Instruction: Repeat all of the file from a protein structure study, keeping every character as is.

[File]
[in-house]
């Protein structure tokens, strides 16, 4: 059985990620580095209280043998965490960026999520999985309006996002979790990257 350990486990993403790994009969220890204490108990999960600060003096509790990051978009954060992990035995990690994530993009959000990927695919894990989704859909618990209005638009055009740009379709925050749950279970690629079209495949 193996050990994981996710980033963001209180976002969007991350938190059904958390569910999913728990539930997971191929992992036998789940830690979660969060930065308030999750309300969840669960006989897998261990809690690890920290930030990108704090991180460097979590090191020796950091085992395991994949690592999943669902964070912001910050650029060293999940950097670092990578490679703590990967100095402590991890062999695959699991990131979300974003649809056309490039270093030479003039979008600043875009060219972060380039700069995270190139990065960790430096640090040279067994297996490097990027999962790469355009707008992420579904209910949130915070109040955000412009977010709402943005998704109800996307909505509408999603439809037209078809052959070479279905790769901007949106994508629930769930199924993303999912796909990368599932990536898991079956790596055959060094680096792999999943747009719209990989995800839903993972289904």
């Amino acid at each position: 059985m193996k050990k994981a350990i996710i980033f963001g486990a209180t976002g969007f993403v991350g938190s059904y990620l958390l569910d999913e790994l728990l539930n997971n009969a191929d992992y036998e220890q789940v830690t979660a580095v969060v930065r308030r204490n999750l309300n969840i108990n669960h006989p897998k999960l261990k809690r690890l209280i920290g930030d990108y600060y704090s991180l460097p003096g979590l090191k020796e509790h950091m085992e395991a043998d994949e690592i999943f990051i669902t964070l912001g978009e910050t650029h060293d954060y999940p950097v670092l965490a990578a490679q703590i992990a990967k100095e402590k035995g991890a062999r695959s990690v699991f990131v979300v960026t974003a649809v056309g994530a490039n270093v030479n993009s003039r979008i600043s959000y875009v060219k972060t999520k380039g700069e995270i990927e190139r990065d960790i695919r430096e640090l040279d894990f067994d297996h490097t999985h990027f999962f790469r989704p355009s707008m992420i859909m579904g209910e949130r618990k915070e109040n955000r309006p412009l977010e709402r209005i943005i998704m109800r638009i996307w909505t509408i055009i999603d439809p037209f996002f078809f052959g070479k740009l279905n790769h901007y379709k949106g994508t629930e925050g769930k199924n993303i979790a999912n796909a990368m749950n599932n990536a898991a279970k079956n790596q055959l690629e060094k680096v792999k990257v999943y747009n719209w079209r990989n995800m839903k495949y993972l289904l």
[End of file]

[in-house]
């Protein structure tokens, strides 16, 4: 059985990620580095209280043998965490960026999520999985309006996002979790990257 350990486990993403790994009969220890204490108990999960600060003096509790990051978009954060992990035995990690994530993009959000990927695919894990989704859909618990209005638009055009740009379709925050749950279970690629079209495949 193996050990994981996710980033963001209180976002969007991350938190059904958390569910999913728990539930997971191929992992036998789940830690979660969060930065308030999750309300969840669960006989897998261990809690690890920290930030990108704090991180460097979590090191020796950091085992395991994949690592999943669902964070912001910050650029060293999940950097670092990578490679703590990967100095402590991890062999695959699991990131979300974003649809056309490039270093030479003039979008600043875009060219972060380039700069995270190139990065960790430096640090040279067994297996490097990027999962790469355009707008992420579904209910949130915070109040955000412009977010709402943005998704109800996307909505509408999603439809037209078809052959070479279905790769901007949106994508629930769930199924993303999912796909990368599932990536898991079956790596055959060094680096792999999943747009719209990989995800839903993972289904």
């Amino acid at each position: 059985m193996k050990k994981a350990i996710i980033f963001g486990a209180t976002g969007f993403v991350g938190s059904y990620l958390l569910d999913e790994l728990l539930n997971n009969a191929d992992y036998e220890q789940v830690t979660a580095v969060v930065r308030r204490n999750l309300n969840i108990n669960h006989p897998k999960l261990k809690r690890l209280i920290g930030d990108y600060y704090s991180l460097p003096g979590l090191k020796e509790h950091m085992e395991a043998d994949e690592i999943f990051i669902t964070l912001g978009e910050t650029h060293d954060y999940p950097v670092l965490a990578a490679q703590i992990a990967k100095e402590k035995g991890a062999r695959s990690v699991f990131v979300v960026t974003a649809v056309g994530a490039n270093v030479n993009s003039r979008i600043s959000y875009v060219k972060t999520k380039g700069e995270i990927e190139r990065d960790i695919r430096e640090l040279d894990f067994d297996h490097t999985h990027f999962f790469r989704p355009s707008m992420i859909m579904g209910e949130r618990k915070e109040n955000r309006p412009l977010e709402r209005i943005i998704m109800r638009i996307w909505t509408i055009i999603d439809p037209f996002f078809f052959g070479k740009l279905n790769h901007y379709k949106g994508t629930e925050g769930k199924n993303i979790a999912n796909a990368m749950n599932n990536a898991a279970k079956n790596q055959l690629e060094k680096v792999k990257v999943y747009n719209w079209r990989n995800m839903k495949y993972l289904l």